*Sustains N3.6trn proposed by executive
*Pushes Oil Price benchmark from $70 to $73 per barrel
*With projected Inflation rate of 17.16%
By Henry Umoru, Abuja
THE Senate, yesterday, passed the 2023-2025 Medium Term Expenditure Frame Work and Fiscal Strategy Paper, MTEF /FSP.
The approval was sequel to the consideration of the Senator Olamilekan Adeola, All Progressives Congress, APC, Lagos West-led Senate Committee on Finance.
Senators were, however, divided over one of the recommendations of the committee that suggested that the cost of subsidy be capped at N1.7. Trillion, which is less than the N3.6 Trillion initially proposed by the executive.
During the consideration of the report, the Senate kicked against move by its Committee on Finance to reduce N3.6trllion proposed for subsidy in the 2023 budget by the executive to N1.7trillion.
President Muhammadu Buhari had in the 2023 – 2025 MTEF /FSP proposed N3.6trillion for fuel subsidy from January to June in 2023, just as the Senate Committee in its report on the proposals presented for consideration by the Senate, recommended N1.7trillion for fuel subsidy for the entire 2023 which was however rejected by sustaining the earlier proposed N3.6trillion earmarked for subsidy.
The committee’s recommendation for $73 per barrel oil price benchmark for the proposed N19.76 2023 budget was, however, approved against $70 per barrel proposed by the executive in the MTEF/FSP documents.
According to the Senate, the daily crude oil production of 1.69mbpd, 1.83mbpd, and 1.83mbpd for 2023, 2024 and 2025 respectively, be approved and that the oil price of $73 per barrel of crude oil be approved as a result of continuous increase in the oil price in the global oil market and other peculiar situations such as continuous invasion of Ukraine by Russia as this will result in saving of N155 billion.
The Senate said the exchange rate of N437.57 be sustained as contained in the MTEF FSP document with continuous engagement between the Central Bank of Nigeria and Federal Ministry of Finance, Budget and National Planning with the view of bridging the gap between the official market and parallel market.
In his presentation, Senator Adeola explained that scenario 2 of the 2023 budget proposed by the executive in the MTEF / FSP document , was adopted by the committee because of lesser vote for budget deficit and over N1trillion for capital votes for the various Ministries , Departments and Agencies ( MDAs) .
The scenario two has a proposed total expenditure profile of N19.76trillion and deficit of N11.30trillion, against scenario one which has a proposed total expenditure profile of N18.75 trillion, with deficit of N12.41trillion and zero allocation for capital projects for the MDAs.
Scenario two recommended by the committee for approval by the Senate and accordingly approved is based on other critical parameters such as1.69million barrel oil production per day, N437.57k exchange rate to a US dollar and 3.75% Gross Domestic Product, GDP, growth rate.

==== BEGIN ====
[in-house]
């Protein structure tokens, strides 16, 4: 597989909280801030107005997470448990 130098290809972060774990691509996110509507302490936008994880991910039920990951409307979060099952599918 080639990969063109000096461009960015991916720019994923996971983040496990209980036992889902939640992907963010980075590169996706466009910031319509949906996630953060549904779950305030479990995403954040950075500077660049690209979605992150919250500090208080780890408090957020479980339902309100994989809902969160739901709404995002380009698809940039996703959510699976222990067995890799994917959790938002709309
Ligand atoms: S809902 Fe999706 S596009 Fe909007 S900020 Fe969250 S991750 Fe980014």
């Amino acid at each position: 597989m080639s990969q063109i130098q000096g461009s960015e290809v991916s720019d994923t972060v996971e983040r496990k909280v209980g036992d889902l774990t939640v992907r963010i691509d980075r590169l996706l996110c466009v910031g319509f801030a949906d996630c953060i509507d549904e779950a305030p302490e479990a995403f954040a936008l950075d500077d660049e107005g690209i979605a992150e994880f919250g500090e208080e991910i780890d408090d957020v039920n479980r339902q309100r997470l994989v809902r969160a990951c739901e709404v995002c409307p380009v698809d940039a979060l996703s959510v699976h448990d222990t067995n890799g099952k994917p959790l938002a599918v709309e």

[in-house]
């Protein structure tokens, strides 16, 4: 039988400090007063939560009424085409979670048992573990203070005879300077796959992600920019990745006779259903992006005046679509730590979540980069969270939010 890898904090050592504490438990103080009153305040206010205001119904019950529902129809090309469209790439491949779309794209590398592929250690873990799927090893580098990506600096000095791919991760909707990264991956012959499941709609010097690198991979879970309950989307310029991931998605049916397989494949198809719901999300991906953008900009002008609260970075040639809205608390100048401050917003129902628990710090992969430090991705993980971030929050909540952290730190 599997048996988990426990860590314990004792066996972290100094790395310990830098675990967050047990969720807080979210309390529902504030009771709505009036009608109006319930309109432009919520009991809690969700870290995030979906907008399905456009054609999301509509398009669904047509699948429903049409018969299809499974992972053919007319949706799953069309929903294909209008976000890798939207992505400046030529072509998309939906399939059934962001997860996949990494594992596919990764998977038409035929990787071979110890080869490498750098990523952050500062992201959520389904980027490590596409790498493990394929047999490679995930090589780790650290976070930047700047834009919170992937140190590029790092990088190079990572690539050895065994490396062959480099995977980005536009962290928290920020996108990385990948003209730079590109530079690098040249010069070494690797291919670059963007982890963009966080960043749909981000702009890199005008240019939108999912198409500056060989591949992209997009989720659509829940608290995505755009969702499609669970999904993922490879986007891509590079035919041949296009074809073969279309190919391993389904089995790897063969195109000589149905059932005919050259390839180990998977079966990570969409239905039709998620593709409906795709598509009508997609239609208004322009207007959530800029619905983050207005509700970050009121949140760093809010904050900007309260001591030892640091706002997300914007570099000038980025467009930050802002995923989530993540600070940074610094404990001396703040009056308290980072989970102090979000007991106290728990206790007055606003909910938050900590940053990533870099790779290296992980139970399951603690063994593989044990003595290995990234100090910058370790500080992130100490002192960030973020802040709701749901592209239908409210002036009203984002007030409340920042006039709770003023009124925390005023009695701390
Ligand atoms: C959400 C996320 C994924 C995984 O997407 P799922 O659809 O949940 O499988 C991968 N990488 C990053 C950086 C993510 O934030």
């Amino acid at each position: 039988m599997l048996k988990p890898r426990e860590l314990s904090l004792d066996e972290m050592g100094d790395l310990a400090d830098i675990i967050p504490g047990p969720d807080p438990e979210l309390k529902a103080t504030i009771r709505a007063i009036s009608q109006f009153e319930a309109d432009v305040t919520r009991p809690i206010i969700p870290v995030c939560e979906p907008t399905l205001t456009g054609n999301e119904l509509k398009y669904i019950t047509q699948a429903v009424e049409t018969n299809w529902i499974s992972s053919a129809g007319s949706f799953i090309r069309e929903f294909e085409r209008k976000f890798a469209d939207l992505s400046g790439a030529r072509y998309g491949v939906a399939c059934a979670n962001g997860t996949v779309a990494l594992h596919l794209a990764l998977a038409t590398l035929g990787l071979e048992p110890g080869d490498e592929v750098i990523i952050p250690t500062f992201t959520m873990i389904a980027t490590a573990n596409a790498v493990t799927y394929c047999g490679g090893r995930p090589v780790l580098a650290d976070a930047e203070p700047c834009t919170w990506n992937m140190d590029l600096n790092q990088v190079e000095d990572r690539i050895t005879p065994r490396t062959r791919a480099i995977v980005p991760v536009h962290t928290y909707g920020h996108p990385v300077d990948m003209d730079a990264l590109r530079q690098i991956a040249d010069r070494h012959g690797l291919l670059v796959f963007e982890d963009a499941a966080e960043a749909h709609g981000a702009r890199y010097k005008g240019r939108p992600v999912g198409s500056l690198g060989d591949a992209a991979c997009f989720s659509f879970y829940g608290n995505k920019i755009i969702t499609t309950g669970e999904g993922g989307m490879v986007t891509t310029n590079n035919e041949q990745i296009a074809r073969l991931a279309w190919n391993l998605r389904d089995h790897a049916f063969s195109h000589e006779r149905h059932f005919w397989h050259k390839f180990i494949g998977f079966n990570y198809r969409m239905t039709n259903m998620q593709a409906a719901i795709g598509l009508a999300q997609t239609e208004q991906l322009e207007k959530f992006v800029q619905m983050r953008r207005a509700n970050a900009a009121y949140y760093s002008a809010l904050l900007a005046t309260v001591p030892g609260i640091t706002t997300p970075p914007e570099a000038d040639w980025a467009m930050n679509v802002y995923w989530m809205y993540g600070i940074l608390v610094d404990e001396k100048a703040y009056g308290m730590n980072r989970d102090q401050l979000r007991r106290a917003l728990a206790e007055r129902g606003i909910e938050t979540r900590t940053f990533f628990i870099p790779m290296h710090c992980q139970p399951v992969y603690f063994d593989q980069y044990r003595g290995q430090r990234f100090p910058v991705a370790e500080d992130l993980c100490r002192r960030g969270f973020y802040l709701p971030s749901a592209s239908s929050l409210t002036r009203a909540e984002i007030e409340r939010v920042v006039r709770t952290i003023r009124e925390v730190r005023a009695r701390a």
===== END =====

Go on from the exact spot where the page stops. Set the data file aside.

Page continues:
Others are projected inflation rate of 17.16% and new borrowings of N8.437trillion , N6.31trillion for Debt Service, N722.11billion as statutory transfers etc .
The report said: “A retained revenue of N9.352 trillion as result of increase in the benchmark as the ceiling oil subsidy to the year in review; Fiscal deficit of N11.3 trillion (including GOEs);
“New Borrowings of N8.437trillion (including Foreign and domestic Borrowing), subject to the provision of details of the borrowing plan to the National Assembly; Statutory transfers, totaling, N722.11 billion; Debt Service estimate of N6.31 trillion; Sinking Fund to the tune of N247.7 billion;
“Pension, Gratuities & Retirees Benefits of N827.8 billion; and Aggregate FGN Expenditure of N19.76 trillion; made up of Total Recurrent (Non-debt) of N8.53 trillion; Personnel Costs (MDAs) of N827.8 billion; of Capital expenditure (exclusive of Transfers) N3.96 trillion; Special Intervention (Recurrent) amounting to N350 billion; and Special intervention (Capital) of N7 billion.”
The Senate approved the recommendation on exiting of 10 out of the 63 Government Owned Enterprises ( GOEs). The affected GOEs are the Nigerian Communication Commission ( NCC) , Corporate Affairs Commission ( CAC) , Nigeria Port Authority ( NPA) , Joint Admission and Matriculation Board ( JAMB) and Nigerian Maritime Administration and Safety Agency ( NIMASA) .
Others are the Federal Inland Revenue Service ( FIRS), Nigeria Customs Service ( NCS) , National Agency for Food and Drug Administration and Control (NAFDAC) , Nigeria Upstream Petroleum Regulatory Commission ( NUPRC) and Nigerian Midstream and Downstream Petroleum Regulatory Agency (NMPDRA).